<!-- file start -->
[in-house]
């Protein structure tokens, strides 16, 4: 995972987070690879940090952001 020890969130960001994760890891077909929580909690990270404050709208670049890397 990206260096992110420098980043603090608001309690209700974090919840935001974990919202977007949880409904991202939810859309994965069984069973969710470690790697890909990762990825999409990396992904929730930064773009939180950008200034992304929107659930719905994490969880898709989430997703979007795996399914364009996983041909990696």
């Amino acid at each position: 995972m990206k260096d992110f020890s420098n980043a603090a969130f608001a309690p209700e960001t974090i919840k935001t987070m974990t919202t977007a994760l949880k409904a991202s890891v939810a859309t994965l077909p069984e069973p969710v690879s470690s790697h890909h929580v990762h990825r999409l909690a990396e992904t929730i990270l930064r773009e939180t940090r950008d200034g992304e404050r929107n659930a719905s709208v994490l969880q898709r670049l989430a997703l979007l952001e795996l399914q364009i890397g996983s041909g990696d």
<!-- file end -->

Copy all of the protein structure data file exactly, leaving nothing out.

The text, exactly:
[in-house]
């Protein structure tokens, strides 16, 4: 995972987070690879940090952001 020890969130960001994760890891077909929580909690990270404050709208670049890397 990206260096992110420098980043603090608001309690209700974090919840935001974990919202977007949880409904991202939810859309994965069984069973969710470690790697890909990762990825999409990396992904929730930064773009939180950008200034992304929107659930719905994490969880898709989430997703979007795996399914364009996983041909990696």
């Amino acid at each position: 995972m990206k260096d992110f020890s420098n980043a603090a969130f608001a309690p209700e960001t974090i919840k935001t987070m974990t919202t977007a994760l949880k409904a991202s890891v939810a859309t994965l077909p069984e069973p969710v690879s470690s790697h890909h929580v990762h990825r999409l909690a990396e992904t929730i990270l930064r773009e939180t940090r950008d200034g992304e404050r929107n659930a719905s709208v994490l969880q898709r670049l989430a997703l979007l952001e795996l399914q364009i890397g996983s041909g990696d």